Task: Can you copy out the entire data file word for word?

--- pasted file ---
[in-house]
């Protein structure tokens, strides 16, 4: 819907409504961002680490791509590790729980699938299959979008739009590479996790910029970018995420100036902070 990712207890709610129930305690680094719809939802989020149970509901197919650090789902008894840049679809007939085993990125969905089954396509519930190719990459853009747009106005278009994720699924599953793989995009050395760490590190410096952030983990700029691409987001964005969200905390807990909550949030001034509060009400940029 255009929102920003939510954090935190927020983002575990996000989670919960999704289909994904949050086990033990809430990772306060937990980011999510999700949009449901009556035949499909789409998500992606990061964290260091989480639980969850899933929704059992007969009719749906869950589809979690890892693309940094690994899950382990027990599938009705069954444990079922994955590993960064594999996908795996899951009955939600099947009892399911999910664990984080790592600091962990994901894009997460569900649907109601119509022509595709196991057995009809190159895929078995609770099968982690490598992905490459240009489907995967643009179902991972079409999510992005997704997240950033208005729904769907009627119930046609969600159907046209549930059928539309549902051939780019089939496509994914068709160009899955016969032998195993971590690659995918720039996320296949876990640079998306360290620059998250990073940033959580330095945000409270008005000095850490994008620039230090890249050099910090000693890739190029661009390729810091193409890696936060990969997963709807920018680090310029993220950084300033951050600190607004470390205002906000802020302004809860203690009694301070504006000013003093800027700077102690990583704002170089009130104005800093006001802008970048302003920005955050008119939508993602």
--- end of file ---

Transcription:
[in-house]
């Protein structure tokens, strides 16, 4: 819907409504961002680490791509590790729980699938299959979008739009590479996790910029970018995420100036902070 990712207890709610129930305690680094719809939802989020149970509901197919650090789902008894840049679809007939085993990125969905089954396509519930190719990459853009747009106005278009994720699924599953793989995009050395760490590190410096952030983990700029691409987001964005969200905390807990909550949030001034509060009400940029 255009929102920003939510954090935190927020983002575990996000989670919960999704289909994904949050086990033990809430990772306060937990980011999510999700949009449901009556035949499909789409998500992606990061964290260091989480639980969850899933929704059992007969009719749906869950589809979690890892693309940094690994899950382990027990599938009705069954444990079922994955590993960064594999996908795996899951009955939600099947009892399911999910664990984080790592600091962990994901894009997460569900649907109601119509022509595709196991057995009809190159895929078995609770099968982690490598992905490459240009489907995967643009179902991972079409999510992005997704997240950033208005729904769907009627119930046609969600159907046209549930059928539309549902051939780019089939496509994914068709160009899955016969032998195993971590690659995918720039996320296949876990640079998306360290620059998250990073940033959580330095945000409270008005000095850490994008620039230090890249050099910090000693890739190029661009390729810091193409890696936060990969997963709807920018680090310029993220950084300033951050600190607004470390205002906000802020302004809860203690009694301070504006000013003093800027700077102690990583704002170089009130104005800093006001802008970048302003920005955050008119939508993602």